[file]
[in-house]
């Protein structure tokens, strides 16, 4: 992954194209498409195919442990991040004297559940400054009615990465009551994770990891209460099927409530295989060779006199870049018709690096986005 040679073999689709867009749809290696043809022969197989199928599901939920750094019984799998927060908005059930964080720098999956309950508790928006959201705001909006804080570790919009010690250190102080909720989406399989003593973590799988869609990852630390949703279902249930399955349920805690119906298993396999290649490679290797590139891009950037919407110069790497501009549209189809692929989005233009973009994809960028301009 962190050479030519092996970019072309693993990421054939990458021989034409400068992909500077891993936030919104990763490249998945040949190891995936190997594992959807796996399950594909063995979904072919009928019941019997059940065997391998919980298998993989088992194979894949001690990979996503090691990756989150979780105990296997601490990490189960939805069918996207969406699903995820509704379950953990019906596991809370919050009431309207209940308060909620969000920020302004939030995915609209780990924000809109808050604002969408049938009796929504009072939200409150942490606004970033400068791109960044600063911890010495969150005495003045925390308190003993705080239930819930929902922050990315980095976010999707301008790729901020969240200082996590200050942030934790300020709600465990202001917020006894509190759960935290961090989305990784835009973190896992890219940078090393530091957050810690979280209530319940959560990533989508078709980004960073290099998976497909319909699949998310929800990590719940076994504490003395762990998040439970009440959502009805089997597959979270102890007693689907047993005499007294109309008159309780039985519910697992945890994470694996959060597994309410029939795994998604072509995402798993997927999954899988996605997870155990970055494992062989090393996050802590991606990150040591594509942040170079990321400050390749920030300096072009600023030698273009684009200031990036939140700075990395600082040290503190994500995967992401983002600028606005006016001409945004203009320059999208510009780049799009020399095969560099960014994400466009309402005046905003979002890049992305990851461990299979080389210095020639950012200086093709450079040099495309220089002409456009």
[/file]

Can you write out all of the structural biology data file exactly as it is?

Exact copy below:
[in-house]
């Protein structure tokens, strides 16, 4: 992954194209498409195919442990991040004297559940400054009615990465009551994770990891209460099927409530295989060779006199870049018709690096986005 040679073999689709867009749809290696043809022969197989199928599901939920750094019984799998927060908005059930964080720098999956309950508790928006959201705001909006804080570790919009010690250190102080909720989406399989003593973590799988869609990852630390949703279902249930399955349920805690119906298993396999290649490679290797590139891009950037919407110069790497501009549209189809692929989005233009973009994809960028301009 962190050479030519092996970019072309693993990421054939990458021989034409400068992909500077891993936030919104990763490249998945040949190891995936190997594992959807796996399950594909063995979904072919009928019941019997059940065997391998919980298998993989088992194979894949001690990979996503090691990756989150979780105990296997601490990490189960939805069918996207969406699903995820509704379950953990019906596991809370919050009431309207209940308060909620969000920020302004939030995915609209780990924000809109808050604002969408049938009796929504009072939200409150942490606004970033400068791109960044600063911890010495969150005495003045925390308190003993705080239930819930929902922050990315980095976010999707301008790729901020969240200082996590200050942030934790300020709600465990202001917020006894509190759960935290961090989305990784835009973190896992890219940078090393530091957050810690979280209530319940959560990533989508078709980004960073290099998976497909319909699949998310929800990590719940076994504490003395762990998040439970009440959502009805089997597959979270102890007693689907047993005499007294109309008159309780039985519910697992945890994470694996959060597994309410029939795994998604072509995402798993997927999954899988996605997870155990970055494992062989090393996050802590991606990150040591594509942040170079990321400050390749920030300096072009600023030698273009684009200031990036939140700075990395600082040290503190994500995967992401983002600028606005006016001409945004203009320059999208510009780049799009020399095969560099960014994400466009309402005046905003979002890049992305990851461990299979080389210095020639950012200086093709450079040099495309220089002409456009």